SCOC Grade: 7
Reader Grade: 6.6
I’m gonna be real with you, I personally did not give Lauzon that high of a grade. But I completely get why he did get the grades he did from our staff and from fans.
Which kind of stinks that there feels like a discrepancy, because from eye test alone Jeremy Lauzon plays the kind of game that fans, especially Boston fans, really like, especially from defensemen of his size and caliber.
He’s an aggressive, physical, do-or-die kind of player that anybody can easily get behind. The kind of player who embodies every positive stereotype of the sport regarding defense: will throw down for his fellow Bruins, can throw a massive hit when necessary, and will try his damnedest to keep the puck out of his own end.
Combine that with some generally quite strong penalty killing acumen, Jeremy Lauzon’s season was often a series of fun highlights emphasized by a big hit.
In a world now bereft of Kevan Miller, Lauzon was perfectly poised to take his place as the grit and sandpaper defenseman a fan would absolutely adore.
But all of this is tempered by the fact that, for much of the season, he got to play with the best defender on the team.
And yes, he didn’t escape the injury plague that ran through the B’s defense whatsoever, losing significant time battling a chronic hand injury in the late part of the season. But even when he was healthy, the fact remains that when he was away from McAvoy, and even some times when he was with Charlie McAvoy...problems emerged. Like the fact he was way, way too easy to turnstile by opposing forwards. Like he sometimes lost who he was covering and ended up watching the puck over and over again. Or got suspended thanks to the ever-consistent inconsistency of DoPS. Or that for all his physical traits, he’d sometimes make mental mistakes that would cost the Bruins big time like awful turnovers or poorly timed self-passes.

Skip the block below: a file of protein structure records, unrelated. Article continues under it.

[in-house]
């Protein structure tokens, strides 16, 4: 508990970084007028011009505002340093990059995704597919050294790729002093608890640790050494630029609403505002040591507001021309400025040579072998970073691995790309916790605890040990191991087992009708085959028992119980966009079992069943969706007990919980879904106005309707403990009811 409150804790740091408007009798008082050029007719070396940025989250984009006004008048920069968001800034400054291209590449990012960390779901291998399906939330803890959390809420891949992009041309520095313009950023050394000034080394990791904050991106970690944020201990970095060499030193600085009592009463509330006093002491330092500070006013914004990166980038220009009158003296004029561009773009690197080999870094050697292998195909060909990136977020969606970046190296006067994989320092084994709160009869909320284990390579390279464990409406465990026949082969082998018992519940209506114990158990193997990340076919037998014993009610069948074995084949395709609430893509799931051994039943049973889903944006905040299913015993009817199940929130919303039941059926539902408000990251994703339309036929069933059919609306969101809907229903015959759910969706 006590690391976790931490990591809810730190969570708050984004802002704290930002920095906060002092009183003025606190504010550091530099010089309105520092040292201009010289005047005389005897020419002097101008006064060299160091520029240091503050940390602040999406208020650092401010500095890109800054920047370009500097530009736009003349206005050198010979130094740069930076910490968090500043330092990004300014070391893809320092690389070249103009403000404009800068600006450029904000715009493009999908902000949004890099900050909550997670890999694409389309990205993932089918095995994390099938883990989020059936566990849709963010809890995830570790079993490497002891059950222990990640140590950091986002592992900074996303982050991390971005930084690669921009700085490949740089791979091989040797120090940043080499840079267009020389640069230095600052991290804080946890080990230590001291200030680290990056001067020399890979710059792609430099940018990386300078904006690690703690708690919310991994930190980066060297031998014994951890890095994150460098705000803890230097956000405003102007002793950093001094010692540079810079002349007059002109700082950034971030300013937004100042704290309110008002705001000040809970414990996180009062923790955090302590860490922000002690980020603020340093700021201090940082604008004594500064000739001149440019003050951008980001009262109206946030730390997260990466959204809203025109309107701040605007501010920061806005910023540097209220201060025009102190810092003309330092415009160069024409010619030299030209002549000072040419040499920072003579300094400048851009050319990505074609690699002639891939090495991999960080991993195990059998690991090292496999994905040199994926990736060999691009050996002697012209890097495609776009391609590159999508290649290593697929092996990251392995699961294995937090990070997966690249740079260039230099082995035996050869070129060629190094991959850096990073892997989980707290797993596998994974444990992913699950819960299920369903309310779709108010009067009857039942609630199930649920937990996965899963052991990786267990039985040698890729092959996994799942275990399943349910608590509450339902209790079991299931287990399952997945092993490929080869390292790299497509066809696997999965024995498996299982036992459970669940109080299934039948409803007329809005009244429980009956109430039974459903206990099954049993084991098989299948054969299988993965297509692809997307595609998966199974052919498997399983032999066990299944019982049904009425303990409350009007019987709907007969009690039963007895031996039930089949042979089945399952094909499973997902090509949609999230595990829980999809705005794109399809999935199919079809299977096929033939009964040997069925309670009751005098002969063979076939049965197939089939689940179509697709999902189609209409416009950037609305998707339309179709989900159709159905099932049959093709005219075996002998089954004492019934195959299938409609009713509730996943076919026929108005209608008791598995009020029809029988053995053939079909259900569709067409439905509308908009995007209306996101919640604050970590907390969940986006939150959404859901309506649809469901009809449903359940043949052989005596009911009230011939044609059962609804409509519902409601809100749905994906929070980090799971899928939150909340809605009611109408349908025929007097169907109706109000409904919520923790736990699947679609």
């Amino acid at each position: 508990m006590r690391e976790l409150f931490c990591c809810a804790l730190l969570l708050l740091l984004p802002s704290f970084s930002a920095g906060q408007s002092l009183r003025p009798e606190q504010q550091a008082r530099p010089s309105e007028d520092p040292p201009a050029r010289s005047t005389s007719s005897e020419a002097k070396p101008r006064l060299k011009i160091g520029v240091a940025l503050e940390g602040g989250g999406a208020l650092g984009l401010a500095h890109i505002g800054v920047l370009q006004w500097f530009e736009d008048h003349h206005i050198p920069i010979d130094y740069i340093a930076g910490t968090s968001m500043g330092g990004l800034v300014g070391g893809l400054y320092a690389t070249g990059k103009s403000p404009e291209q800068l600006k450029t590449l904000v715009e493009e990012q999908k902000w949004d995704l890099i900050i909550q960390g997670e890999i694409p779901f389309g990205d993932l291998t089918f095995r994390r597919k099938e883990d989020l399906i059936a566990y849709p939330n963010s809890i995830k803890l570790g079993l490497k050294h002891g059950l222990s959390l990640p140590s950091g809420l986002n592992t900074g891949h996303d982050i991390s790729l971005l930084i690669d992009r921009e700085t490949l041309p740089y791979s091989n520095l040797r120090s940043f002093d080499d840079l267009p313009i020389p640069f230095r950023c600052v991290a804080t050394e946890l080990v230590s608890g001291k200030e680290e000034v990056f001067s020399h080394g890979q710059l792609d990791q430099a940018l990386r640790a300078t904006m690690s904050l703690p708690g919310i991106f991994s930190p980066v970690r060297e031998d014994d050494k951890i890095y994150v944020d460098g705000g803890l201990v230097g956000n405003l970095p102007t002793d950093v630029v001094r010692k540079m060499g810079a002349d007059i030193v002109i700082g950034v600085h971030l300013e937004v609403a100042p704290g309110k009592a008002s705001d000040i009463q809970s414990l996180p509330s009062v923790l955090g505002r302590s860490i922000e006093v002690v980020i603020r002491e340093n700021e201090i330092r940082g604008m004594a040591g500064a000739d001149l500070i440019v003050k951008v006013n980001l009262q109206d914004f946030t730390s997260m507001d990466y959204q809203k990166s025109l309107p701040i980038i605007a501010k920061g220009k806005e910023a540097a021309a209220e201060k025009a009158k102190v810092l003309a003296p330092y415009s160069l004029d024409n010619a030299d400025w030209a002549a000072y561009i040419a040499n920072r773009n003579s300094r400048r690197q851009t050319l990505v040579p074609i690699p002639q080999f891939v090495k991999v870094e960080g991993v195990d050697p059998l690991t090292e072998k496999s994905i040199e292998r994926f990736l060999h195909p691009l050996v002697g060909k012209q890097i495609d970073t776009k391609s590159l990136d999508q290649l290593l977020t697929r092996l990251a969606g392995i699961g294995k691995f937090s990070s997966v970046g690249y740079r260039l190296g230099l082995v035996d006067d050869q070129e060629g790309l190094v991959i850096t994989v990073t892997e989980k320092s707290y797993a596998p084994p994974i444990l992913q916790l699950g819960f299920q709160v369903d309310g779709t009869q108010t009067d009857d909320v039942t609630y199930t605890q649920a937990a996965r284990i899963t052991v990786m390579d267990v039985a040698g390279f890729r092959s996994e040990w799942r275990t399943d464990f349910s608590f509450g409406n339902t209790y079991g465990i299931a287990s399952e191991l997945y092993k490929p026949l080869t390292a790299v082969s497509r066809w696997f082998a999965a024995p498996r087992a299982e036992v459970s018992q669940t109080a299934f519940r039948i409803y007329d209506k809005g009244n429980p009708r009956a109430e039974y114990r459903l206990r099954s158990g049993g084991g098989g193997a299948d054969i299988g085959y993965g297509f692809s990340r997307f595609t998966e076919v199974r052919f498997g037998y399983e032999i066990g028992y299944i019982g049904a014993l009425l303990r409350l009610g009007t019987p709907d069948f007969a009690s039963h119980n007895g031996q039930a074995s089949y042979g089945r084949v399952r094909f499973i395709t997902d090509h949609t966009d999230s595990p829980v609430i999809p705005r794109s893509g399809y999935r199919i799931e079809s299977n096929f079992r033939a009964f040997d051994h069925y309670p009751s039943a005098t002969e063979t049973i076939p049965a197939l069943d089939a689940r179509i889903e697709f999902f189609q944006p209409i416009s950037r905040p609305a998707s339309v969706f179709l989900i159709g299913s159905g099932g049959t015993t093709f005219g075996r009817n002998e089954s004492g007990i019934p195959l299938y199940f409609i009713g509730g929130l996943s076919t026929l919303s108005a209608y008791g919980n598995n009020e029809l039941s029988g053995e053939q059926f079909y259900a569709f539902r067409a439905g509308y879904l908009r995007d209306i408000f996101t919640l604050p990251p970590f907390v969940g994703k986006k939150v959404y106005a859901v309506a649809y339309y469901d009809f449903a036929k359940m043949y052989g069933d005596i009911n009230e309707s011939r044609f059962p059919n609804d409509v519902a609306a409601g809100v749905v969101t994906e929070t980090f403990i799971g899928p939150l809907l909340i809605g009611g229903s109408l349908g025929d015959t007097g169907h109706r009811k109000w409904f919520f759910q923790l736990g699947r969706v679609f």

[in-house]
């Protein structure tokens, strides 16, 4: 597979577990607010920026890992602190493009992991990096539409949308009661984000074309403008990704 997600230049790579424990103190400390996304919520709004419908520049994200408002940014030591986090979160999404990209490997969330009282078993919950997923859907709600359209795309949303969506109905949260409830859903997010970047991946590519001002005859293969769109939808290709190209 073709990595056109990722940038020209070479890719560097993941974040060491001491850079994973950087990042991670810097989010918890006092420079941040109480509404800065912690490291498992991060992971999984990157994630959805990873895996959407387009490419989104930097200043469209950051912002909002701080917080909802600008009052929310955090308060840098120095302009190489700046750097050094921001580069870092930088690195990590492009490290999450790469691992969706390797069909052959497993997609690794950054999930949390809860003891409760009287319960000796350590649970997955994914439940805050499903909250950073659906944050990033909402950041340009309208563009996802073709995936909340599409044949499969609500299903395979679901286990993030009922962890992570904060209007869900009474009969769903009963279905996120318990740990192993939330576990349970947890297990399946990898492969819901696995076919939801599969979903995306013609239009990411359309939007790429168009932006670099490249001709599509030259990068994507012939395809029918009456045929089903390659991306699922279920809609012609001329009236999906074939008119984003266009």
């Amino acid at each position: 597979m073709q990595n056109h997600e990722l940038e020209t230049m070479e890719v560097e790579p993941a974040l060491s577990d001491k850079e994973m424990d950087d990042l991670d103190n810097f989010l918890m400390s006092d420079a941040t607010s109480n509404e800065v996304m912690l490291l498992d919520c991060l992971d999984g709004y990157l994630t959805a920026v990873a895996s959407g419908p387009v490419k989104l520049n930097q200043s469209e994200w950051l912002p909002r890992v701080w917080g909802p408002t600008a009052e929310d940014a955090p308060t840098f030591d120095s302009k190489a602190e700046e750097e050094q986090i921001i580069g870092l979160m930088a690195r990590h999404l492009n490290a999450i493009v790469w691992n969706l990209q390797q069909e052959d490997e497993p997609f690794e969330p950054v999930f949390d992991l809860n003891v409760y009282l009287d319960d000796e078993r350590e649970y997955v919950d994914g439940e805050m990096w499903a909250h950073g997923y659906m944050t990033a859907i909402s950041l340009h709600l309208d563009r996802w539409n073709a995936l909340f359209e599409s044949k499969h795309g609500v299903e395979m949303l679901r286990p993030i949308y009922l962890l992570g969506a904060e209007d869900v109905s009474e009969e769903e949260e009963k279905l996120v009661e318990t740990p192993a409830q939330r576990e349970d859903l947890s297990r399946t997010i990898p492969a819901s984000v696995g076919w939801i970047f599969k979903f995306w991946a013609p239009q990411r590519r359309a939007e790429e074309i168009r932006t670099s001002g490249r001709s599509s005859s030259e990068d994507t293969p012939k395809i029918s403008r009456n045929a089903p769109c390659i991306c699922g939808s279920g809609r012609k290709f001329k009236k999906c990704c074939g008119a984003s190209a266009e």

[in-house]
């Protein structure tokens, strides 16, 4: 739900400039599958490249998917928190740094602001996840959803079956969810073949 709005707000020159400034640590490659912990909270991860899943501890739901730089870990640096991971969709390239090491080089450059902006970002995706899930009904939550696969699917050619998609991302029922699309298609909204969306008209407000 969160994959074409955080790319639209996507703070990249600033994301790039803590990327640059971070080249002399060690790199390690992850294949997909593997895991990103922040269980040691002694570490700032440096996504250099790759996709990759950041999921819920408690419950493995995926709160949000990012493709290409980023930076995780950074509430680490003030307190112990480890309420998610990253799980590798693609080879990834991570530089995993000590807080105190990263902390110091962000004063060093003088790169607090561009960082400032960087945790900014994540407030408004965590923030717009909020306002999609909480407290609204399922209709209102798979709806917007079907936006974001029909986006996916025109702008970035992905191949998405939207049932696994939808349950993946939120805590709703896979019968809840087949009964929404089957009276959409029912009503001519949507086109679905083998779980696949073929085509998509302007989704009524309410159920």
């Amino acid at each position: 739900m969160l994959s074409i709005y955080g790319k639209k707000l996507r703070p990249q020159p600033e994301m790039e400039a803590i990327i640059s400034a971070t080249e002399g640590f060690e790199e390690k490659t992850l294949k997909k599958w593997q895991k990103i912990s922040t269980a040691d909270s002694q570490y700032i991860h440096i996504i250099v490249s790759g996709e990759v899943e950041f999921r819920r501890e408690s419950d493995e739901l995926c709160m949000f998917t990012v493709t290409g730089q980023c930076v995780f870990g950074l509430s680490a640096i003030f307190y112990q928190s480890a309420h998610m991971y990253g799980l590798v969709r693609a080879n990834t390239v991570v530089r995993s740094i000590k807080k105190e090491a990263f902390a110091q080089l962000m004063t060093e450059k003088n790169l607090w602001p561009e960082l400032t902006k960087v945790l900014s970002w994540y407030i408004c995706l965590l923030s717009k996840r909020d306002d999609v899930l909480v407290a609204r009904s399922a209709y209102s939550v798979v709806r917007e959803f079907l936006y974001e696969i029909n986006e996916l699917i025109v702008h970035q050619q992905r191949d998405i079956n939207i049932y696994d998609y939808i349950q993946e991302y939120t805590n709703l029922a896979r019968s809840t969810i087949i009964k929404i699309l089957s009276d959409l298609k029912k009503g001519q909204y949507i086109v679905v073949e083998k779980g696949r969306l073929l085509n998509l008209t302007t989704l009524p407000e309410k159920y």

Indeed, for all of Lauzon’s great strengths, many of them seemed to only come when he was able to have Charlie McAvoy to fall back on.
Jeremy Lauzon (Kraken pick from Boston) can kill penalties but otherwise looks fairly weak. pic.twitter.com/ttkMyP5Gb4— Micah Blake McCurdy (@IneffectiveMath) July 22, 2021
In the playoffs, all the little things that sometimes made Lauzon a bit tougher to say he deserved more minutes, all the little eccentricities and issues that showed he was still maybe a work in progress boiled to the surface like a vat of toxic sludge. His ability to drive play and keep the enemy out of his own end was significantly diminished.
He didn’t just have a bad playoffs, he was an outright liability.
Jeremy Lauzon has now been on the ice for a defense-high seven goals against this postseason. He has logged second-lowest total TOI (58:57) among entire Boston defense.— Ty Anderson (@_TyAnderson) June 1, 2021
And he was bad enough that somehow, all of what I just said, all of the caveats and clear mistakes, and all of the bad playoff games somehow washed off his body just in time for the expansion draft and fans began to love him all over again when the prospect of losing him appeared and ultimately came to pass.
While many already miss him (though frequently his physical dimensions are the part people seem to miss the most), I don’t think in the long term it’s really that big a loss. Lauzon definitely brought that edge that so many Bruins fans adore, but given how replaceable he often ended up in certain games (and by a certain point in the season, he was) and then his playoff performances?
I think we can begin to accept the idea that Lauzon was a fun player, but ultimately a guy for whom a long Bruins career was not in the cards.
It does stink that he was taken for nothing given how many teams decided to grit themselves up, but I think that given the opportunity, he’ll be given a chance to prove he was more than just a penalty killer that got to play with Charlie McAvoy. Or he’ll just be depth.
In the end, I think fans will be able to survive without him.